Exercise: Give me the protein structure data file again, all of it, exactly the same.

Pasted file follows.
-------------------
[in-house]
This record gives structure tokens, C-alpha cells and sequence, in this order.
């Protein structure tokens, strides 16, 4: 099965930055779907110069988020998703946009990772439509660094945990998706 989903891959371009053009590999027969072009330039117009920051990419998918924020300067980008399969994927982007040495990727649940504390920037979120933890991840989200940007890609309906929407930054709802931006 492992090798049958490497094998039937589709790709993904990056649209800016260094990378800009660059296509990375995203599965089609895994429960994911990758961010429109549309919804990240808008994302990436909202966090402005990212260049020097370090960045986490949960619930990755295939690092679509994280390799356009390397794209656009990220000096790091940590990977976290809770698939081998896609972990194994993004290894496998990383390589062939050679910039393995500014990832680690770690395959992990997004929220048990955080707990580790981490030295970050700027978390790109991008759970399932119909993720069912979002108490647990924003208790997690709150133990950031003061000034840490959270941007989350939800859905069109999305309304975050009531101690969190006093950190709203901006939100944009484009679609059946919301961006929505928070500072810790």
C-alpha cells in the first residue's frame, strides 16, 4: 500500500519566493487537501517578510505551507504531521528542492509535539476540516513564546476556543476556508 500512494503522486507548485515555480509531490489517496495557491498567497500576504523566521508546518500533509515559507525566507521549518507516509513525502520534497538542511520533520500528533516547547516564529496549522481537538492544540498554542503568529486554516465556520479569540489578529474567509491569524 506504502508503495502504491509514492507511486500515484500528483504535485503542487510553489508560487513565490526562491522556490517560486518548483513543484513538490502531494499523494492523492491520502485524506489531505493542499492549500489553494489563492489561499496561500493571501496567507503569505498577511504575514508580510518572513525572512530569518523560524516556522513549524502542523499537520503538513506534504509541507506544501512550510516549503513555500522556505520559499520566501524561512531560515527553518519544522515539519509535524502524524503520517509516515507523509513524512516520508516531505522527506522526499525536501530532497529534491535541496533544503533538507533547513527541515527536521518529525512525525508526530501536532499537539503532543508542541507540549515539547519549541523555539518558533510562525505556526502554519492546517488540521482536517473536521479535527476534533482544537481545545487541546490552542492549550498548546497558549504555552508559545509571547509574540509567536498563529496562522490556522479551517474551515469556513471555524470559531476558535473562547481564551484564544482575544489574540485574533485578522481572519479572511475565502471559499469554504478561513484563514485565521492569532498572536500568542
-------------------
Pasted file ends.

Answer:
[in-house]
This record gives structure tokens, C-alpha cells and sequence, in this order.
């Protein structure tokens, strides 16, 4: 099965930055779907110069988020998703946009990772439509660094945990998706 989903891959371009053009590999027969072009330039117009920051990419998918924020300067980008399969994927982007040495990727649940504390920037979120933890991840989200940007890609309906929407930054709802931006 492992090798049958490497094998039937589709790709993904990056649209800016260094990378800009660059296509990375995203599965089609895994429960994911990758961010429109549309919804990240808008994302990436909202966090402005990212260049020097370090960045986490949960619930990755295939690092679509994280390799356009390397794209656009990220000096790091940590990977976290809770698939081998896609972990194994993004290894496998990383390589062939050679910039393995500014990832680690770690395959992990997004929220048990955080707990580790981490030295970050700027978390790109991008759970399932119909993720069912979002108490647990924003208790997690709150133990950031003061000034840490959270941007989350939800859905069109999305309304975050009531101690969190006093950190709203901006939100944009484009679609059946919301961006929505928070500072810790």
C-alpha cells in the first residue's frame, strides 16, 4: 500500500519566493487537501517578510505551507504531521528542492509535539476540516513564546476556543476556508 500512494503522486507548485515555480509531490489517496495557491498567497500576504523566521508546518500533509515559507525566507521549518507516509513525502520534497538542511520533520500528533516547547516564529496549522481537538492544540498554542503568529486554516465556520479569540489578529474567509491569524 506504502508503495502504491509514492507511486500515484500528483504535485503542487510553489508560487513565490526562491522556490517560486518548483513543484513538490502531494499523494492523492491520502485524506489531505493542499492549500489553494489563492489561499496561500493571501496567507503569505498577511504575514508580510518572513525572512530569518523560524516556522513549524502542523499537520503538513506534504509541507506544501512550510516549503513555500522556505520559499520566501524561512531560515527553518519544522515539519509535524502524524503520517509516515507523509513524512516520508516531505522527506522526499525536501530532497529534491535541496533544503533538507533547513527541515527536521518529525512525525508526530501536532499537539503532543508542541507540549515539547519549541523555539518558533510562525505556526502554519492546517488540521482536517473536521479535527476534533482544537481545545487541546490552542492549550498548546497558549504555552508559545509571547509574540509567536498563529496562522490556522479551517474551515469556513471555524470559531476558535473562547481564551484564544482575544489574540485574533485578522481572519479572511475565502471559499469554504478561513484563514485565521492569532498572536500568542